U.S. Census: A Few of My Favorite Things

A Census is a Census. Right?

You would think that a census would have pretty much the same information from one U.S. Census year to the next. However, this is simply not true. When I first began doing genealogical research I was astounded (and intimidated) when someone would tell me, “You need to find the family in the 1850 U.S. Census because individual family members weren’t listed in earlier censuses).” Later in the conversation I might hear the suggestion, “You should look for them in the 1900 census, because you can see how many children a woman had and how many were still living. Too bad we don’t have the 1890 Census…”

The 1850 U.S. Census is the first Census to list the names of all members of the household.

As a beginner I couldn’t fathom how someone could have so much knowledge about the nuances of one decennial census to the next. Now, ten years later, my research has brought me to a point where these differences are second nature to me as well! If some of you are still learning, however, I thought it would be helpful to share some of my favorite things about select U.S. Census record sets. This list is not comprehensive. It just highlights some of the things I love to use in my research.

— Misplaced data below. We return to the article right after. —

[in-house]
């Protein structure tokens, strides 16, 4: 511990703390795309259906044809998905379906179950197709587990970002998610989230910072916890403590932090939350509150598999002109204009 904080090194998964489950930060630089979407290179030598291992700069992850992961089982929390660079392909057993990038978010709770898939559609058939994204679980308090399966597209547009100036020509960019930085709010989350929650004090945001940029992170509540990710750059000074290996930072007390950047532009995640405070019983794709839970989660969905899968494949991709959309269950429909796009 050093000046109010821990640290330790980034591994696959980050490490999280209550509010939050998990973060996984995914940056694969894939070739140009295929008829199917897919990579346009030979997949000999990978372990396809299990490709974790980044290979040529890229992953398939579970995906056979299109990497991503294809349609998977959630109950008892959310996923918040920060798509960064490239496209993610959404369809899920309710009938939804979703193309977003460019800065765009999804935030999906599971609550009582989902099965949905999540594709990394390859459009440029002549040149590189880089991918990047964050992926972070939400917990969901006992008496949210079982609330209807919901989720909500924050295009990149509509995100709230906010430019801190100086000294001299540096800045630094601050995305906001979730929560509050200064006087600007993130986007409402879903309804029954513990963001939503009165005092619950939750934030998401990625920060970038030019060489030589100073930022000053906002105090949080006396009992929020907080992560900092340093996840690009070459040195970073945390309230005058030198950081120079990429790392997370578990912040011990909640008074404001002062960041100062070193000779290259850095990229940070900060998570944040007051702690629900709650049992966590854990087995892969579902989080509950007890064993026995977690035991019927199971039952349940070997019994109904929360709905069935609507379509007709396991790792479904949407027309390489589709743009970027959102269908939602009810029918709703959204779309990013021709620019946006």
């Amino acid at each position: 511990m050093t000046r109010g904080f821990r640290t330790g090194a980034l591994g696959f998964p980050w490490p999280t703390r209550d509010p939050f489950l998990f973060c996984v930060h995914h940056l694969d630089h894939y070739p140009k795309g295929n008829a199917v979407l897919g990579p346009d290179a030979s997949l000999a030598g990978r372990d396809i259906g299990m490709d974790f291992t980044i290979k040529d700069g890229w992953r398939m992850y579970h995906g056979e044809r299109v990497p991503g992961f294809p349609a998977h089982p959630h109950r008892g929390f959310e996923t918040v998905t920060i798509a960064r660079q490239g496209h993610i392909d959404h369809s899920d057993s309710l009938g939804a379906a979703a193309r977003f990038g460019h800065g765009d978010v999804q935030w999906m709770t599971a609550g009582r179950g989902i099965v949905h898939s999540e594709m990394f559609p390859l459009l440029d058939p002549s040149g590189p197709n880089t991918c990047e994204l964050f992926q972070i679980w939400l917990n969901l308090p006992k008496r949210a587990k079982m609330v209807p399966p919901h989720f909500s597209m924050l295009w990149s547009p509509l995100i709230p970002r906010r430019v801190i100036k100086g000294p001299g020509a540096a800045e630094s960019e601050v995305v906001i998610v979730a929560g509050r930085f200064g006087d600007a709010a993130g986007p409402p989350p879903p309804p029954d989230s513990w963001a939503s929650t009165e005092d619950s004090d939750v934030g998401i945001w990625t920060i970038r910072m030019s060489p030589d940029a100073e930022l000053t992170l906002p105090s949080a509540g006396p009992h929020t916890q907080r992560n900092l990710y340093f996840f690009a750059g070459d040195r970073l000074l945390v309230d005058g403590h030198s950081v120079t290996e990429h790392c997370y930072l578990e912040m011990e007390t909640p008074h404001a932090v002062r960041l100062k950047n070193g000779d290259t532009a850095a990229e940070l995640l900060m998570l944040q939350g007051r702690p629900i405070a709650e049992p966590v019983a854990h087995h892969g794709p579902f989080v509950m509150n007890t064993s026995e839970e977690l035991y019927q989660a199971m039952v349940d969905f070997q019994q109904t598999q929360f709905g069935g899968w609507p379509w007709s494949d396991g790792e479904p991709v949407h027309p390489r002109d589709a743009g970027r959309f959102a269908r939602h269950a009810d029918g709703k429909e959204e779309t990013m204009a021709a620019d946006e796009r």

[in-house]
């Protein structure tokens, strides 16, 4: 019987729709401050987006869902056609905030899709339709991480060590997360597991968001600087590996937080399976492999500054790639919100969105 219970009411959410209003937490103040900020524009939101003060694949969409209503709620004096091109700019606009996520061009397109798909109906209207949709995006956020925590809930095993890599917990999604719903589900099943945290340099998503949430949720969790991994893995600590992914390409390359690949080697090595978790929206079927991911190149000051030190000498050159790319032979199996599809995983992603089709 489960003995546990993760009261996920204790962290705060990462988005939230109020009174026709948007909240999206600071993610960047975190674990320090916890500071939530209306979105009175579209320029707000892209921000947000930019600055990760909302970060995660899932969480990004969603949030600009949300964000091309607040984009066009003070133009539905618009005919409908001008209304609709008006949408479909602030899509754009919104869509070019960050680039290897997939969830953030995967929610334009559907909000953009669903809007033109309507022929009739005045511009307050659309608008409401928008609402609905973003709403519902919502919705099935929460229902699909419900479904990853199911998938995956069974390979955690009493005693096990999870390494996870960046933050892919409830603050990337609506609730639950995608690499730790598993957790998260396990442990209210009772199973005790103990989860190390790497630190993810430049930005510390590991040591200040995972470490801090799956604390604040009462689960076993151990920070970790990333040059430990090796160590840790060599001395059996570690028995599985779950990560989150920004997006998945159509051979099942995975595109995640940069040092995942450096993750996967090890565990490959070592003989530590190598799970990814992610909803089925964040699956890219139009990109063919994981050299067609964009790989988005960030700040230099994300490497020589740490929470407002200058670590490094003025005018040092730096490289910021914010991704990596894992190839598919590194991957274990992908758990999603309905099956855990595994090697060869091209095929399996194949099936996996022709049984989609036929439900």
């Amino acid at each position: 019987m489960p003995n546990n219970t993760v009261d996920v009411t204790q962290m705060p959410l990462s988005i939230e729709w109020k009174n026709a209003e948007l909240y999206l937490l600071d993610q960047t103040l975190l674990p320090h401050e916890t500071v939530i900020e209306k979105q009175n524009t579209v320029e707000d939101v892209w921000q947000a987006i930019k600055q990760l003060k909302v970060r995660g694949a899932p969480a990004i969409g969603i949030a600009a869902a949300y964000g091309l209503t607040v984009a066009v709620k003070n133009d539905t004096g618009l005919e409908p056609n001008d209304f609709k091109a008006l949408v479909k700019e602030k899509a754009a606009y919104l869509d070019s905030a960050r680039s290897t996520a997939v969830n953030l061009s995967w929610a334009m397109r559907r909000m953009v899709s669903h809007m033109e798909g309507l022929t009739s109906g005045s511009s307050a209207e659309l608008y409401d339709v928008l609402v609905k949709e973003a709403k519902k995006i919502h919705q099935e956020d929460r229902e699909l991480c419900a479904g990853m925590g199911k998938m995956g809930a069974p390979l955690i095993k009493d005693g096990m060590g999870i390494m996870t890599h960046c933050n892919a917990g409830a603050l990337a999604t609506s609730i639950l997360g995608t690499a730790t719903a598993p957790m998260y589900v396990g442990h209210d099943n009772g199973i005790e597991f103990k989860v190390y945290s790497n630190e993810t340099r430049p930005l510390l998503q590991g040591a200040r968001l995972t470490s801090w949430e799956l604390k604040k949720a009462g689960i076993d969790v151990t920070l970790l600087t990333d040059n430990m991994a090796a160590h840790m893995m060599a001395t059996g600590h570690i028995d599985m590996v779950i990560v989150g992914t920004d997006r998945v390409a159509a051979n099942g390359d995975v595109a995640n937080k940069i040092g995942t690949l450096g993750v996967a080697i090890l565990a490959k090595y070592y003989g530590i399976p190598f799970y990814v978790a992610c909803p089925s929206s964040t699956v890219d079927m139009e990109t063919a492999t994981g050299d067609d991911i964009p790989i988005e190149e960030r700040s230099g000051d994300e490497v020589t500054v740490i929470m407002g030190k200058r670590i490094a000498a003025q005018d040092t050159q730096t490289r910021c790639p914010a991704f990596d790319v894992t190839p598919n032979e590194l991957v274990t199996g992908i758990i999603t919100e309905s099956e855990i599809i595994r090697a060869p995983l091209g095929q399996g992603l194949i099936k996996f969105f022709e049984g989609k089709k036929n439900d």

1920 U.S. Census shows my ggg-grandfather was born in Canada and his mother tongue was German.

Favorite Things about U.S. Census Records

1790 It exists! Traditionally held to be the first national census of the United States
1830 Standardized format for each State;
Numbers of males and females in age bands
1850 Lists everyone in the household with specific age, occupation, and place of birth!
1870 Columns 11-14 contain 1) Parents of foreign birth,
2) month born if born within the year, and
3) month married if married within the year
1880 Lists relationship to Head of Household;
Includes place of birth of father and mother
1890 If you are lucky enough to have ancestors that lived in 1 of 20 some-odd counties that survived! Otherwise… Boo Hoo!
1900 Includes Street & House Number; Month & Year of Birth (discontinued in 1910);
# of children born and living; Year of Immigration
1910 Shows # of years in present marriage;
# of children born and living;
Year of Immigration;
Veteran of Union or Confederate armies
1920 Shows place of birth and mother tongue of individual, father, and mother;
Farm schedule
1930 Includes Age at first marriage;
Schedule of unemployment
1940 Shows residence in 1935
1950 Just seeing if you were actually reading this!
The 1950 Census will be made public in 2022 🙂

Did I miss something? What are your favorite things about the U.S. Census records? Share and comment below!

Share this!

Leave Comment

Your email address will not be published. Required fields are marked *